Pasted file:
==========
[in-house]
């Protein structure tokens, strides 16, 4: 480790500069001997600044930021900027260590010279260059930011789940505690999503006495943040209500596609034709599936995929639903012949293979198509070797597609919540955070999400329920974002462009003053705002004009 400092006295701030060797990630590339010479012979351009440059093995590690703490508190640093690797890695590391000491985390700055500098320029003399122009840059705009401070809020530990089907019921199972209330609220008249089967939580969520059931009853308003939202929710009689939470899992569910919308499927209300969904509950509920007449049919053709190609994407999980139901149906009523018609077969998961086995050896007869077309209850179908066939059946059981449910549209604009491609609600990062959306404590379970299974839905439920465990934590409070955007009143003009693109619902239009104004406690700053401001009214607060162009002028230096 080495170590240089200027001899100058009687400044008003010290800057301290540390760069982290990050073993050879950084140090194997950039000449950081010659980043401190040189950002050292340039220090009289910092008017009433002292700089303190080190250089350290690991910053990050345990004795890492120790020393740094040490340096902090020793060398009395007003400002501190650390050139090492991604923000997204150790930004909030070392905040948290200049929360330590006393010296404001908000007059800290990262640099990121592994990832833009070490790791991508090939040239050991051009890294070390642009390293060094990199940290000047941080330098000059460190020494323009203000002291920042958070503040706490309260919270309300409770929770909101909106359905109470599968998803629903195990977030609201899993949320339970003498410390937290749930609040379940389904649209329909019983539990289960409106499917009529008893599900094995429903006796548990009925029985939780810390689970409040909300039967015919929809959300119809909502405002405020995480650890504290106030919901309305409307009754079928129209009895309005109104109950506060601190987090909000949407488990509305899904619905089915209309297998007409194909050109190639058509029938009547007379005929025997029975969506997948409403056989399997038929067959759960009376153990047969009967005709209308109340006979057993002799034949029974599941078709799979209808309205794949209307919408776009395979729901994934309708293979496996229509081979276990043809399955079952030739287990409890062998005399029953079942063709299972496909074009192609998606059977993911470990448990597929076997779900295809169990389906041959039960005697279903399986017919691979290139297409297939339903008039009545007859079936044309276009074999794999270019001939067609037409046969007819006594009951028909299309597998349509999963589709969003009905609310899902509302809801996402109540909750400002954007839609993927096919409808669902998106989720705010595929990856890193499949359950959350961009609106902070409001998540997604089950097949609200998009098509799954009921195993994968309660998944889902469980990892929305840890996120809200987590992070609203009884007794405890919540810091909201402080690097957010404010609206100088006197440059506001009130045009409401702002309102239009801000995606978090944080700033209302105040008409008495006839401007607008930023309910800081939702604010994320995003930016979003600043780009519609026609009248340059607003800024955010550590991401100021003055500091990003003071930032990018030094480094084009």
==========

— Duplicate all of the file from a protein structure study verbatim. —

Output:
[in-house]
């Protein structure tokens, strides 16, 4: 480790500069001997600044930021900027260590010279260059930011789940505690999503006495943040209500596609034709599936995929639903012949293979198509070797597609919540955070999400329920974002462009003053705002004009 400092006295701030060797990630590339010479012979351009440059093995590690703490508190640093690797890695590391000491985390700055500098320029003399122009840059705009401070809020530990089907019921199972209330609220008249089967939580969520059931009853308003939202929710009689939470899992569910919308499927209300969904509950509920007449049919053709190609994407999980139901149906009523018609077969998961086995050896007869077309209850179908066939059946059981449910549209604009491609609600990062959306404590379970299974839905439920465990934590409070955007009143003009693109619902239009104004406690700053401001009214607060162009002028230096 080495170590240089200027001899100058009687400044008003010290800057301290540390760069982290990050073993050879950084140090194997950039000449950081010659980043401190040189950002050292340039220090009289910092008017009433002292700089303190080190250089350290690991910053990050345990004795890492120790020393740094040490340096902090020793060398009395007003400002501190650390050139090492991604923000997204150790930004909030070392905040948290200049929360330590006393010296404001908000007059800290990262640099990121592994990832833009070490790791991508090939040239050991051009890294070390642009390293060094990199940290000047941080330098000059460190020494323009203000002291920042958070503040706490309260919270309300409770929770909101909106359905109470599968998803629903195990977030609201899993949320339970003498410390937290749930609040379940389904649209329909019983539990289960409106499917009529008893599900094995429903006796548990009925029985939780810390689970409040909300039967015919929809959300119809909502405002405020995480650890504290106030919901309305409307009754079928129209009895309005109104109950506060601190987090909000949407488990509305899904619905089915209309297998007409194909050109190639058509029938009547007379005929025997029975969506997948409403056989399997038929067959759960009376153990047969009967005709209308109340006979057993002799034949029974599941078709799979209808309205794949209307919408776009395979729901994934309708293979496996229509081979276990043809399955079952030739287990409890062998005399029953079942063709299972496909074009192609998606059977993911470990448990597929076997779900295809169990389906041959039960005697279903399986017919691979290139297409297939339903008039009545007859079936044309276009074999794999270019001939067609037409046969007819006594009951028909299309597998349509999963589709969003009905609310899902509302809801996402109540909750400002954007839609993927096919409808669902998106989720705010595929990856890193499949359950959350961009609106902070409001998540997604089950097949609200998009098509799954009921195993994968309660998944889902469980990892929305840890996120809200987590992070609203009884007794405890919540810091909201402080690097957010404010609206100088006197440059506001009130045009409401702002309102239009801000995606978090944080700033209302105040008409008495006839401007607008930023309910800081939702604010994320995003930016979003600043780009519609026609009248340059607003800024955010550590991401100021003055500091990003003071930032990018030094480094084009």